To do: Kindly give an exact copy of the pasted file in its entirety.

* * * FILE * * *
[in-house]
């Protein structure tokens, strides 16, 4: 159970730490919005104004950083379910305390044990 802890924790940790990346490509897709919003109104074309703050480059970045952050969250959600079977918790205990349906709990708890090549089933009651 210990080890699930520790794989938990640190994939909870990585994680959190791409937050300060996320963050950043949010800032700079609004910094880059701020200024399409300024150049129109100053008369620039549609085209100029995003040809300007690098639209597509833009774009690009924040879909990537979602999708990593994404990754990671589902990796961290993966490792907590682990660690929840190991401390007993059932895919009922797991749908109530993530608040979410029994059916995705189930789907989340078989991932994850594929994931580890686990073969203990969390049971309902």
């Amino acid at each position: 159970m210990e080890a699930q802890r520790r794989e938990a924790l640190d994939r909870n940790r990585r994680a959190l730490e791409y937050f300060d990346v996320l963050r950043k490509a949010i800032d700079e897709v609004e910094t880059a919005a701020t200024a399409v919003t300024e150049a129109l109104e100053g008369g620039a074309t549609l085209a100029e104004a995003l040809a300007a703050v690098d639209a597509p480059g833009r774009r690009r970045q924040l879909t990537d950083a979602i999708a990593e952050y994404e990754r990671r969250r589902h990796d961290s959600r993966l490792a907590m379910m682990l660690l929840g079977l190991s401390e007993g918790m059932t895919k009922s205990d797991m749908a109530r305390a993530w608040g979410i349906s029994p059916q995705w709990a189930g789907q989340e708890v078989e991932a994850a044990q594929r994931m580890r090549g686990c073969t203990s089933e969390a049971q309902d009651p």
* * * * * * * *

[in-house]
């Protein structure tokens, strides 16, 4: 159970730490919005104004950083379910305390044990 802890924790940790990346490509897709919003109104074309703050480059970045952050969250959600079977918790205990349906709990708890090549089933009651 210990080890699930520790794989938990640190994939909870990585994680959190791409937050300060996320963050950043949010800032700079609004910094880059701020200024399409300024150049129109100053008369620039549609085209100029995003040809300007690098639209597509833009774009690009924040879909990537979602999708990593994404990754990671589902990796961290993966490792907590682990660690929840190991401390007993059932895919009922797991749908109530993530608040979410029994059916995705189930789907989340078989991932994850594929994931580890686990073969203990969390049971309902």
């Amino acid at each position: 159970m210990e080890a699930q802890r520790r794989e938990a924790l640190d994939r909870n940790r990585r994680a959190l730490e791409y937050f300060d990346v996320l963050r950043k490509a949010i800032d700079e897709v609004e910094t880059a919005a701020t200024a399409v919003t300024e150049a129109l109104e100053g008369g620039a074309t549609l085209a100029e104004a995003l040809a300007a703050v690098d639209a597509p480059g833009r774009r690009r970045q924040l879909t990537d950083a979602i999708a990593e952050y994404e990754r990671r969250r589902h990796d961290s959600r993966l490792a907590m379910m682990l660690l929840g079977l190991s401390e007993g918790m059932t895919k009922s205990d797991m749908a109530r305390a993530w608040g979410i349906s029994p059916q995705w709990a189930g789907q989340e708890v078989e991932a994850a044990q594929r994931m580890r090549g686990c073969t203990s089933e969390a049971q309902d009651p």